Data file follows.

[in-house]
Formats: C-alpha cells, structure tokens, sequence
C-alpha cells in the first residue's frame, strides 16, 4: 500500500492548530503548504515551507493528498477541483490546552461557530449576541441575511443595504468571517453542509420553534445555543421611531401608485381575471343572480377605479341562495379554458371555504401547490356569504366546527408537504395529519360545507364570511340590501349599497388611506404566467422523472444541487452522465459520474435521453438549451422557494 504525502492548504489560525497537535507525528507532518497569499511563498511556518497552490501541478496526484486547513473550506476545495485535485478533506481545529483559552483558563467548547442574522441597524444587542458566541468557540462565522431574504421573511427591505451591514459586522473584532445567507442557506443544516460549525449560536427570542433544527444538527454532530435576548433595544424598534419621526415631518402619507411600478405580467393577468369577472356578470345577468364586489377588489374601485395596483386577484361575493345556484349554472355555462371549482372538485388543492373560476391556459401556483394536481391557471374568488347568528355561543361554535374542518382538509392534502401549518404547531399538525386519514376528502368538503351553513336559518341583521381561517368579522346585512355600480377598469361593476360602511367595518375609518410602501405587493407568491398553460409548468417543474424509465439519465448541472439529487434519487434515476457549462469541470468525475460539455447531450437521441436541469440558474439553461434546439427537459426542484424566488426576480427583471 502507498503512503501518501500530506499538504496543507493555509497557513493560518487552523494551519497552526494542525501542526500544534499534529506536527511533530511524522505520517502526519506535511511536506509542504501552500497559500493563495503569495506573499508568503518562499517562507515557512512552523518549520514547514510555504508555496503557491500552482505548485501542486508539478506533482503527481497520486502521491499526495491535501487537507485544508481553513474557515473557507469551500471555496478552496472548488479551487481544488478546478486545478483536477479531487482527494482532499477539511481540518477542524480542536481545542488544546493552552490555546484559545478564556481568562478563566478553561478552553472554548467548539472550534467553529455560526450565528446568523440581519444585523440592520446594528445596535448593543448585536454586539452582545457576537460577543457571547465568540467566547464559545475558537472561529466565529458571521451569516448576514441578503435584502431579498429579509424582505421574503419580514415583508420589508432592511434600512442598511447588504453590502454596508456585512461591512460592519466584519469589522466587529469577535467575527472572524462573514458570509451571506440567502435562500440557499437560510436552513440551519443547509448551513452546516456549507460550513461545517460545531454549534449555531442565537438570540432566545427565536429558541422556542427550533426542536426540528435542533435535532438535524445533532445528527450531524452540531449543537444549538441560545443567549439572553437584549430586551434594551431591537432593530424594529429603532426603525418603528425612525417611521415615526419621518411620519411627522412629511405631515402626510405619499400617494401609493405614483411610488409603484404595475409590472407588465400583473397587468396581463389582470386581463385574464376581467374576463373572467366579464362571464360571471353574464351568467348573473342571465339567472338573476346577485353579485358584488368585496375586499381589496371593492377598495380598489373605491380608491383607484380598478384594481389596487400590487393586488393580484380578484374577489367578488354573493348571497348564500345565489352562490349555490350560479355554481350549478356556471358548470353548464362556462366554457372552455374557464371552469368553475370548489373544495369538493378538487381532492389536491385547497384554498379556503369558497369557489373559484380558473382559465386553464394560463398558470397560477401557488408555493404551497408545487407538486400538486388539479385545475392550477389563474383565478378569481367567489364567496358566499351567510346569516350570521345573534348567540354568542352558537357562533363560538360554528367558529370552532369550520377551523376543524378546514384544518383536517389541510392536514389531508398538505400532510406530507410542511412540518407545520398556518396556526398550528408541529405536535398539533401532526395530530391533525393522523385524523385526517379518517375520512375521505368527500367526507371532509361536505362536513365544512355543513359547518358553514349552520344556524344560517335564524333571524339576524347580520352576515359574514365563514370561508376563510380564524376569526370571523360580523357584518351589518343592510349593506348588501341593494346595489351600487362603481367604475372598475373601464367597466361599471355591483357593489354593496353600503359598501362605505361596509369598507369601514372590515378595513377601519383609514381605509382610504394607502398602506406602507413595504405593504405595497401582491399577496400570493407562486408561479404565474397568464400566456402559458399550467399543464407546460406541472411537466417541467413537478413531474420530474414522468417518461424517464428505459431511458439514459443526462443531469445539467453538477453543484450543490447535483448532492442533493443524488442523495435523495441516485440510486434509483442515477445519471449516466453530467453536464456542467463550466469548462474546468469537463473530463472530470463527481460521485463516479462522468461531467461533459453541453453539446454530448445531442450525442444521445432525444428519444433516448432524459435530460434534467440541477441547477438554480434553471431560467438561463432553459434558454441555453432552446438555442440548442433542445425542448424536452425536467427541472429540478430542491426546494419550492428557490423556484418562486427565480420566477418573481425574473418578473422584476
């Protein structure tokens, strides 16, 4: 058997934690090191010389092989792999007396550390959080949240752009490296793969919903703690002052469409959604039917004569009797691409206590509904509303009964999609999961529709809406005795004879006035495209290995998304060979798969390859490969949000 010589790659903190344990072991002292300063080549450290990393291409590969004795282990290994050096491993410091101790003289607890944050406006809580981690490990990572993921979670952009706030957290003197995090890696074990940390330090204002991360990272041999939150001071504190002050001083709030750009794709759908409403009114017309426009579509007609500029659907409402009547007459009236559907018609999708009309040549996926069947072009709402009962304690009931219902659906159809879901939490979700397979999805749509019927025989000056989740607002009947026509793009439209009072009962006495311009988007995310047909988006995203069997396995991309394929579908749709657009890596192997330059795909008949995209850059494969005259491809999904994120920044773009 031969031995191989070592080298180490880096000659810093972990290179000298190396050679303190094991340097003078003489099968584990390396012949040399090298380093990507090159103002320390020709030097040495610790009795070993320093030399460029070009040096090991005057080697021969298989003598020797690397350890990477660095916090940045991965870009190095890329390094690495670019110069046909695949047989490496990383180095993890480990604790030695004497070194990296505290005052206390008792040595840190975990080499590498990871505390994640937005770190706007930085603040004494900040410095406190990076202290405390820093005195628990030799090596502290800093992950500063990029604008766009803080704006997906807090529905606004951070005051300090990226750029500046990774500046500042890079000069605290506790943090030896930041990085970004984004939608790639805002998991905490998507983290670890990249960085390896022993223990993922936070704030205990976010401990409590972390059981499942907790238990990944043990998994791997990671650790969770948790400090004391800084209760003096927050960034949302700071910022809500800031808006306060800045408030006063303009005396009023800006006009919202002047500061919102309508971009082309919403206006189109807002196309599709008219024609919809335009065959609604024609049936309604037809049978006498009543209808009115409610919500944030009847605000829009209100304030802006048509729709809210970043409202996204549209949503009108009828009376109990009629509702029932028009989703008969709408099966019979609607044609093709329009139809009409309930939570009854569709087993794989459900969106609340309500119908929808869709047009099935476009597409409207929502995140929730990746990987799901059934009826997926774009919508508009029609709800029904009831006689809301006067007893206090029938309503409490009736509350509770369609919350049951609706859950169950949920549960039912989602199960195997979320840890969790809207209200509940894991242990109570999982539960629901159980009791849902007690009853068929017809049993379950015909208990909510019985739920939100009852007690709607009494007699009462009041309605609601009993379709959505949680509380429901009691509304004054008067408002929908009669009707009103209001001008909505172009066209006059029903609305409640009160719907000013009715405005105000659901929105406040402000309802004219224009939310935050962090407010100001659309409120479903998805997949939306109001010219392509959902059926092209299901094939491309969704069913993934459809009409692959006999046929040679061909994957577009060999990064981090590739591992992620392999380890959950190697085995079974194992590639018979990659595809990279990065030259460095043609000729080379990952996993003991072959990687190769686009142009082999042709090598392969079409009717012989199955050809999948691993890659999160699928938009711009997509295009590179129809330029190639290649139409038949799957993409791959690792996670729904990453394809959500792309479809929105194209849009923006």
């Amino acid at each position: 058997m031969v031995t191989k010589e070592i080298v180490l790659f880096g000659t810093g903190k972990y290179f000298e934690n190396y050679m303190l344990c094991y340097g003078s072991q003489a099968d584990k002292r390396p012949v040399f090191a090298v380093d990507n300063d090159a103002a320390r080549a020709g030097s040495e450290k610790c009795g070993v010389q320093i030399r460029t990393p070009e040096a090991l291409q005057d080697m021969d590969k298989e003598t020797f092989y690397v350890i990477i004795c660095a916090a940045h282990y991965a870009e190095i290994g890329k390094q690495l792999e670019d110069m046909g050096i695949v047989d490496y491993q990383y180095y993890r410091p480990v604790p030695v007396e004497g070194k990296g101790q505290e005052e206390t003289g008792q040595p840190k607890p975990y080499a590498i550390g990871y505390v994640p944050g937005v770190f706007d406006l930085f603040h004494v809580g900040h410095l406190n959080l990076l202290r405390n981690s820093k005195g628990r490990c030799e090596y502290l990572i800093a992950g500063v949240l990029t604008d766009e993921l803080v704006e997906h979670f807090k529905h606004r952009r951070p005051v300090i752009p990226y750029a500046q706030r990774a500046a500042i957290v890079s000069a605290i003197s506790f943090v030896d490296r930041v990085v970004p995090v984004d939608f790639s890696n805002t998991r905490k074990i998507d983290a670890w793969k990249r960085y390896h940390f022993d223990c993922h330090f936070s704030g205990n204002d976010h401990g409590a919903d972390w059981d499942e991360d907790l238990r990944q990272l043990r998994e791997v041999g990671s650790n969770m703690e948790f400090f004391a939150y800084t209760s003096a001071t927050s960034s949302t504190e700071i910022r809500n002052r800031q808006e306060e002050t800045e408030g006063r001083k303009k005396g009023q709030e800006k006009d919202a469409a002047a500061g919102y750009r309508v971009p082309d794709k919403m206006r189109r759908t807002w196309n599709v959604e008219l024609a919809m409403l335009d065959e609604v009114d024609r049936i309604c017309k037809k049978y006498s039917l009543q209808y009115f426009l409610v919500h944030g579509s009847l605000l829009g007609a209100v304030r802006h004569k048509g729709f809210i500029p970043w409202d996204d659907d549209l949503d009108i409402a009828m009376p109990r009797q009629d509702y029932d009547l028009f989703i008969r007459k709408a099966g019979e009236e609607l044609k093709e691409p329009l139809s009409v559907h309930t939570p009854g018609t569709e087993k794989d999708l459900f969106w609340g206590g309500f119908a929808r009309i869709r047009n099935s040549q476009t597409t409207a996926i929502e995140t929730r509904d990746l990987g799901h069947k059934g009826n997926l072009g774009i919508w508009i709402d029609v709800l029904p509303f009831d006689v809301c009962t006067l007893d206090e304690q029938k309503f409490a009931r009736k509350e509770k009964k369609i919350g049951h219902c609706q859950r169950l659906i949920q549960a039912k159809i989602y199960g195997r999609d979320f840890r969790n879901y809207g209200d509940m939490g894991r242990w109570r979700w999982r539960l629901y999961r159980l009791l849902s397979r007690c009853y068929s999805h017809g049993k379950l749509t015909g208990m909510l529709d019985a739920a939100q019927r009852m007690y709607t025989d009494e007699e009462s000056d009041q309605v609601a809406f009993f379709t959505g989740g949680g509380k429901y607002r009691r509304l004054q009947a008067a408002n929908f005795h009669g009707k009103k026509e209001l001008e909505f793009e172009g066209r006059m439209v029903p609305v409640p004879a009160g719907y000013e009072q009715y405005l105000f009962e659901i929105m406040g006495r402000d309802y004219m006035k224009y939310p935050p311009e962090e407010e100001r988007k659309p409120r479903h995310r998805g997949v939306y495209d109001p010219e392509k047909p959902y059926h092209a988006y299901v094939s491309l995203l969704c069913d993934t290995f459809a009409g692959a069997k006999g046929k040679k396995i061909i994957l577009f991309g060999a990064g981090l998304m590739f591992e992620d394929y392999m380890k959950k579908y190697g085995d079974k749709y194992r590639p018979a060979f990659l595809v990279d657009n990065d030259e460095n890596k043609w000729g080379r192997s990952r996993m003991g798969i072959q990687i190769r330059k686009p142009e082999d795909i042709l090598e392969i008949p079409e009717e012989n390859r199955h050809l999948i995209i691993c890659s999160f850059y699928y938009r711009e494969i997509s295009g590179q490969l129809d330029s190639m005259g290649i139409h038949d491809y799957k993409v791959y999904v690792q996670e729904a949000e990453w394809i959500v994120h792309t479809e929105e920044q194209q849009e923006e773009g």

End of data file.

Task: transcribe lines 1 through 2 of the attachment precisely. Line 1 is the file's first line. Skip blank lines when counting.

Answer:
[in-house]
Formats: C-alpha cells, structure tokens, sequence